- Macy’s is considering adding an 800-foot skyscraper on top of its iconic Herald Square flagship store, Bloomberg reported.
- Macy’s previously said it was looking for ways to redevelop the the historic property.
- Other retail companies have been closing New York flagship stores as the underlying economic model of retail continues to shift.
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Macy’s is looking for a different kind of vertical integration.
The department store is in talks to add an 800-foot skyscraper on top of its iconic Herald Square store, according to a new report from Bloomberg.
If built, the proposed structure would bring 6,000 new people to the area. Whether they would be the structure’s residents, hotel guests, or office workers is unclear.
A spokesman for Gale Brewer, Manhattan’s borough president, confirmed the plans to Bloomberg.
“Such a major addition of square footage to the area will require major public improvements to the streets and footpaths that surround the Herald Square neighbourhood, and I look forward to Macy’s contributions to ensure that this part of Midtown and the Garment Center sees relief,” Brewer said in a statement.
As it currently sits, the Herald Square building’s value was pegged at $US3-4 billion in 2015, according to the Wall Street Journal. It has about 1.1 million square feet in floor space for retail and 1.1 million square feet for office and storage space. It’s also land-marked on the National Register of Historic Places.
Investors have been pressuring Macy’s to derive more value from its real-estate holdings, of which the flagship is the most valuable part, for years.
“There is clearly impressive potential,” James Sullivan, then a senior real-estate analyst at Cowen, told the Journal in 2015. Sullivan is currently a managing director and REIT analyst at BTIG. “That is the path to the highest value creation for the Herald Square store.”
Macy’s has been considering plans for its Herald Square property for years. In February 2017, then-CEO Karen Hoguet told analysts on an earnings call that the company was “continuing to work on opportunities to create value at Herald Square.”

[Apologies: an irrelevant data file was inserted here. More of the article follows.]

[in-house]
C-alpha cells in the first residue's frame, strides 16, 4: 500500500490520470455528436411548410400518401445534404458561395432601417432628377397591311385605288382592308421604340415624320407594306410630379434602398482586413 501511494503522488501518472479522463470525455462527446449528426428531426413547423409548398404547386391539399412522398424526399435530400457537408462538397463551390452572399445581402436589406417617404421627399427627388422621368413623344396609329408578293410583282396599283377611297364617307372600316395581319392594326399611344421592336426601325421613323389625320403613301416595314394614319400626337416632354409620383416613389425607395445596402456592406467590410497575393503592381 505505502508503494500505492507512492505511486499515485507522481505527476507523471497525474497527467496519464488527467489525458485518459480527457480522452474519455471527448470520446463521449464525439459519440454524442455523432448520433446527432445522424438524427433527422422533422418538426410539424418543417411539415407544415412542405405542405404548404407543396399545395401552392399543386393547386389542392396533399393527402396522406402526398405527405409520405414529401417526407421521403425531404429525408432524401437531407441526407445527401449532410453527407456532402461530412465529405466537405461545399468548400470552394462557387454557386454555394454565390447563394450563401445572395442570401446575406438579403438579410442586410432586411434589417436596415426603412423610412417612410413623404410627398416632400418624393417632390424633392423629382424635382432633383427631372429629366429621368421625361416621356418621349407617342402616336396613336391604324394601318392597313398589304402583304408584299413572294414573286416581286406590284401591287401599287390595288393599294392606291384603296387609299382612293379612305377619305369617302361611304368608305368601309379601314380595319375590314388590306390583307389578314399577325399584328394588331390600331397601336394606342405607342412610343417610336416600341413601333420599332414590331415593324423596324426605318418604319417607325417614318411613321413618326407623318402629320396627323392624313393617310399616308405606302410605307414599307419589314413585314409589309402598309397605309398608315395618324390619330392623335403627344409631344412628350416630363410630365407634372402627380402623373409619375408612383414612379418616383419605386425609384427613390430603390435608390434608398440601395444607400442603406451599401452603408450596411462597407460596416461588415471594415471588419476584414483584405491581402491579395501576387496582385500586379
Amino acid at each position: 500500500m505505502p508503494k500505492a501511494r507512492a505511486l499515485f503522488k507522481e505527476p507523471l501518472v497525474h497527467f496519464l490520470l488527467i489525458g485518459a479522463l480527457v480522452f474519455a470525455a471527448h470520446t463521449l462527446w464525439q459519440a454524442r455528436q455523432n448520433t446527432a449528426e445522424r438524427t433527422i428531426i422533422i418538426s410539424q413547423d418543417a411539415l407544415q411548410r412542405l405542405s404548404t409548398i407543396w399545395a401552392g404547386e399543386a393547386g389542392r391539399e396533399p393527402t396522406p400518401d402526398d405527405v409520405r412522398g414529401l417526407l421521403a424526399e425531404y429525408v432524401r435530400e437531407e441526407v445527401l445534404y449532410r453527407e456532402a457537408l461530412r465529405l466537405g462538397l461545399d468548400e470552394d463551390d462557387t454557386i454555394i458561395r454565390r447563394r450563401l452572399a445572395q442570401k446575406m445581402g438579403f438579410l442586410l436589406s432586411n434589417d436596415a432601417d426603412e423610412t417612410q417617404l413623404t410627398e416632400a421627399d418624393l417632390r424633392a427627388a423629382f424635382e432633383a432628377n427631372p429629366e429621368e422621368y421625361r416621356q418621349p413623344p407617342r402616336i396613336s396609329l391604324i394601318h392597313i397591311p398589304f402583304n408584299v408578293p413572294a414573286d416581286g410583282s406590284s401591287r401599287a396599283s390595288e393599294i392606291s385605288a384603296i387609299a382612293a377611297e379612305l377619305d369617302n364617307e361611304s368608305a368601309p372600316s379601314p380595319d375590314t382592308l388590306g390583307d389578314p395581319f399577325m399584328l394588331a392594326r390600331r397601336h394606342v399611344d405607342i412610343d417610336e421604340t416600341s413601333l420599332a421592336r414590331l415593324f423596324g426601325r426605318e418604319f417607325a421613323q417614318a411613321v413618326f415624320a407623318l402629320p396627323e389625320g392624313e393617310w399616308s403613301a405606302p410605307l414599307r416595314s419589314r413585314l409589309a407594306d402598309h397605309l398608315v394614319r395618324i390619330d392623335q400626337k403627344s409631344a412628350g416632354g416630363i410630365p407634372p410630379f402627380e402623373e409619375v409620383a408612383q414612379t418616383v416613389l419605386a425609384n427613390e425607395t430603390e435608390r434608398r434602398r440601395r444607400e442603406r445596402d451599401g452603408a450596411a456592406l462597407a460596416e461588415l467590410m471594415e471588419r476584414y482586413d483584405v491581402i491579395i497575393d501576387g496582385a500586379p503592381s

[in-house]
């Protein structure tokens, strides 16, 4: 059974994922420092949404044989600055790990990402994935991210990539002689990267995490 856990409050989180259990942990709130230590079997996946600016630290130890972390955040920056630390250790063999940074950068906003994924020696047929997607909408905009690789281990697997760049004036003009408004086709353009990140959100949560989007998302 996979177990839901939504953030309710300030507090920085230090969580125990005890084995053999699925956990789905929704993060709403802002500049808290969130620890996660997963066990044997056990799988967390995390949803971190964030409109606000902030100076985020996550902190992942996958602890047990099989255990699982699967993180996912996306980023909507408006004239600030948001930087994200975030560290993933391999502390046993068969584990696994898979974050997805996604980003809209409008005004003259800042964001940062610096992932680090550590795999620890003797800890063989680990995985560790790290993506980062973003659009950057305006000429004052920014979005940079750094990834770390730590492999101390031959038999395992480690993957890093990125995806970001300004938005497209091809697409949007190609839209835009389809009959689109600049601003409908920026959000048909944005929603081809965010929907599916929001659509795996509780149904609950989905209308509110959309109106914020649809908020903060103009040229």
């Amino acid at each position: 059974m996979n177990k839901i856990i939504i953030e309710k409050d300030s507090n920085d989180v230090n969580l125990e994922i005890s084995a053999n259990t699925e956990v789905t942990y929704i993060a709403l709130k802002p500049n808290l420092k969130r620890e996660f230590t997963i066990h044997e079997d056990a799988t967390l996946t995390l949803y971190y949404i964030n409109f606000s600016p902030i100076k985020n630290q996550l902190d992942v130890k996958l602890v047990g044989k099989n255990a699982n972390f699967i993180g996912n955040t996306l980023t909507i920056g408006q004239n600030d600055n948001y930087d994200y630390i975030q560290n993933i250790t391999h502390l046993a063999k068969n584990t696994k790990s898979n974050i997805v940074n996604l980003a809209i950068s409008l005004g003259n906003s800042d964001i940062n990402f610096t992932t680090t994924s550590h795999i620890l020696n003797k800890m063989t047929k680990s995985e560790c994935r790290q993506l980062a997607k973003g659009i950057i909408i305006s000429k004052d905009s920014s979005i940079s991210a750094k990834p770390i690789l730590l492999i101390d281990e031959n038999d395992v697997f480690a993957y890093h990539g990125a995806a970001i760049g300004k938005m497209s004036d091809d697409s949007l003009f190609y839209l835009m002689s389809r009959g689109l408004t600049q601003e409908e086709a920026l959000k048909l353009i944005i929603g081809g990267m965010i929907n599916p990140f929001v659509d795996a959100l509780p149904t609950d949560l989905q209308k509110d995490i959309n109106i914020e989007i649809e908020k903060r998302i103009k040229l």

Hints that Macy’s would also develop the property have also been swirling since 2015. Those plans have morphed over the years to include discussions of a tower, hotel, or garden-filled roof deck complete with restaurants.
“Over the last year and a half, we have been working closely with a team of land-use, development, and design experts to produce a menu of economically viable redevelopment alternatives,” CEO Jeff Gennette told investors in a conference call in February. “These could densify the real estate with complementary uses and will certainly preserve the store and enhance the customer experience.”
Macy’s did not immediately respond to Business Insider’s request for comment.
Flagship stores in New York are under pressure as retailers’ profits shrink and real estate costs soar.
“Many brands no longer find that having hundreds of thousands of square feet, in high-rent districts, is the best impression they can give customers of their brand,” Maya Mikhailov, chief marketing officer and cofounder of GPShopper, told Business Insider’s Mary Hanbury. “Today online and mobile shopping is so much more accessible, consumers easily have the majority of brand products available at the tap of a screen.”
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